Epoxy-based paint is strong, adheres aggressively, and is designed to be permanent; this makes it difficult to remove it from a porous surface such as concrete. However, there are several methods to remove this paint from concrete surfaces.
Step 1. There are two basic methods:
the mechanical (which consists of cleaning with a sandblast with a disc polisher) and the chemical. The various types of equipment required for the mechanical method are typically faster, more expensive, messier, and more dangerous (it is almost like an industrial process and is typically out of the budget of most readers). For the rest of us, the chemical method is the best.
Step 2. The choice of stripper can vary greatly depending on where you live
Most strippers contain methyl ethyl ketone and will work well on epoxy, but they do have some problems. They can give off gases, are toxic and flammable. Methyl Ethyl Ketone is the old standard and you may not find other strippers. However, there are environmentally friendly alternatives that do not have a very strong odor and are not as toxic. Some of these include Gp 2000 coating remover, DoradoStrip paint remover, and Soy-Gel paint and urethane remover. These strippers are also a bit aggressive, so follow all instructions on the can and be very careful. Most of these are flammable or can damage the eye in a few seconds. Wear safety glasses!
Step 3. Clean the surface and wash it
Open the doors and windows, because most strippers generate flammable or strong vapors and once you start to get your hands dirty with the sticky substance you won't want to touch the door to leave the room. A fan could also be very useful, but keep it away from the work area and make sure you have blocked access to the area you are working in.
Step 4. Most strippers have coverage rules and considerable soak times to remove paint adhesion
Read the label and follow the instructions. Do not rush. You will only lengthen your work time if you scrape the paint more than necessary. Use a brush if you want to spread the stripper over the surface by hand. If you have to spray it on the surface, you can use a manual spray, but the sprayer should be disposable. Strippers are harsh chemicals and are harsh on equipment.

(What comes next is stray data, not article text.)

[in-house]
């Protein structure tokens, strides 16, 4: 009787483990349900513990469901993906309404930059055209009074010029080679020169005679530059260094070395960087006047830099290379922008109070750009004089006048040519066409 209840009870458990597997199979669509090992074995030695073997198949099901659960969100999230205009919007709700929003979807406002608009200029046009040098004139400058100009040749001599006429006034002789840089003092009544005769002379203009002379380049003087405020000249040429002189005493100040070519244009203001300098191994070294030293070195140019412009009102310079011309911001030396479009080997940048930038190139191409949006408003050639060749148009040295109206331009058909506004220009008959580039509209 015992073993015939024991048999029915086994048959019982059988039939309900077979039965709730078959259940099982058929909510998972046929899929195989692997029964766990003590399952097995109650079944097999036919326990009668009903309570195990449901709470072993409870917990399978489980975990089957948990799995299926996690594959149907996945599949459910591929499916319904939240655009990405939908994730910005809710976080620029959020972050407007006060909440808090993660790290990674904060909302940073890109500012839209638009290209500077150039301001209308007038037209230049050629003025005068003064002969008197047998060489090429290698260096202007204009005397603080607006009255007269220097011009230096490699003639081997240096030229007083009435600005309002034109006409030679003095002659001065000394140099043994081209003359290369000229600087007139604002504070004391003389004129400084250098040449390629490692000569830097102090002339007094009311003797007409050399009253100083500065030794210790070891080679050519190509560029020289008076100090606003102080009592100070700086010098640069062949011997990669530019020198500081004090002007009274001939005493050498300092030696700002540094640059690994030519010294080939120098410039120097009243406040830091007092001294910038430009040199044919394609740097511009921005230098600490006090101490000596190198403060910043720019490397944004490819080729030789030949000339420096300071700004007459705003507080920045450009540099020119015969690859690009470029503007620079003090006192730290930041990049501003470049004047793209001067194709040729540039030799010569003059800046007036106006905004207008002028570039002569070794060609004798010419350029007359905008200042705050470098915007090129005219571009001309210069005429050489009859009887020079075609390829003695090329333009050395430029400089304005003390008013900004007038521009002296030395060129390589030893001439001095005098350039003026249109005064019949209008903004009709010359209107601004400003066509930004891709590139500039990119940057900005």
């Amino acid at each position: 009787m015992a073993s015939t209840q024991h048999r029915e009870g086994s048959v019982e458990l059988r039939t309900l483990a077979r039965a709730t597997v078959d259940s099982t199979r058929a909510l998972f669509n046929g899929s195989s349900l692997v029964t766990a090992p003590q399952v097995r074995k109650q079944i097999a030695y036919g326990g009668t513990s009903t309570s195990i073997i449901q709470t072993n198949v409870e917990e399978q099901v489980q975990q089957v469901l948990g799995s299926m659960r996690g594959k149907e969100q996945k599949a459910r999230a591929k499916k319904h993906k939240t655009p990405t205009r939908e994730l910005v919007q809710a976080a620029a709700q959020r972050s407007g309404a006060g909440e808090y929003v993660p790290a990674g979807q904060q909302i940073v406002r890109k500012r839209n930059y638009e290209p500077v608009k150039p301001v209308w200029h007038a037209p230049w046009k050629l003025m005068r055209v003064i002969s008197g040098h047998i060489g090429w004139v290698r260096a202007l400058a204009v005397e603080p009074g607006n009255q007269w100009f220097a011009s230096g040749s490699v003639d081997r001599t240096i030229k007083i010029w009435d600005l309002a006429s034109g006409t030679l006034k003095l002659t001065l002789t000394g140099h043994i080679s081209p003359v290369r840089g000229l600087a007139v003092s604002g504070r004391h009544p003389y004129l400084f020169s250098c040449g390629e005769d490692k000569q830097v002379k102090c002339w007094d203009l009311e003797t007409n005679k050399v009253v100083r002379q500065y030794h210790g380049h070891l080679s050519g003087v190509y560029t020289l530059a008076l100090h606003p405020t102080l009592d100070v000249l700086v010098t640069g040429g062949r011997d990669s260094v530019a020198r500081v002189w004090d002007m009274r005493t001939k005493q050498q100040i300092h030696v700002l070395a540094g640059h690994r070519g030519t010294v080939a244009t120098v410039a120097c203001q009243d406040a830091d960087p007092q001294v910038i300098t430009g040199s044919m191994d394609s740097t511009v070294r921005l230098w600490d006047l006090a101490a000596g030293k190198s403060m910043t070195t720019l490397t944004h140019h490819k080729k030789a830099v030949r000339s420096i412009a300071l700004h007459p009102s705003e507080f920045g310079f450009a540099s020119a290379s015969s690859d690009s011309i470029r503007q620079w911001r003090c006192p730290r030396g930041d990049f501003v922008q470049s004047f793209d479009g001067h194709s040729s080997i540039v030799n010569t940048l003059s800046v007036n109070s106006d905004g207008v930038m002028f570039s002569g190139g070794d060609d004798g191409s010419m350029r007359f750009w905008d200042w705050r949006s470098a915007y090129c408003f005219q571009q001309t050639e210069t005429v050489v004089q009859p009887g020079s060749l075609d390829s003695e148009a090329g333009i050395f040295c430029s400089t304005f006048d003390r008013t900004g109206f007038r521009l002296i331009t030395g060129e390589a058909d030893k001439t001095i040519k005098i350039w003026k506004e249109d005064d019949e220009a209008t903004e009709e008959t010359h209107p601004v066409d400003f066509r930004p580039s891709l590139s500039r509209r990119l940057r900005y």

Step 5. Work in small areas and to one side of the surface
You need to make the surface as clean as possible as you scrape (sticky, saturated paint) the area to control the mess. Don't rush with the stripper or you'll end up working a lot more. Remember to clean the stripper in the areas you've finished as you go along and every time you want to take a break. If you don't rinse the stripper off the floor well, it could interact with the glue that you will use later to resurface or reposition the rugs.
Step 6. Ventilate the area you have stripped for several days
Concrete is very porous and will likely release fumes from the stripper that it absorbed while you were working. Congratulations!
- Concrete will spark on steel tools, so read the label. If the product or its vapors are flammable you will need to buy non-metallic spatulas.
- You should treat your clothes and tools as if they were disposable. Most strippers are very strong for any surface.
- Follow the directions on the label and be prepared to wait hours or even most of the day for the stripper to work. Epoxy-based paint is strong. You will gain nothing by speeding up the process.
- Wear protective gear. Watch where you put your hands (most strippers will damage almost every surface you touch).
- Ventilation is very important.
- Think of children and pets when stripping paint. Most strippers are aggressive, flammable, and relatively toxic. Many can cause irreparable damage and change your life in seconds. Keep children out of the work area!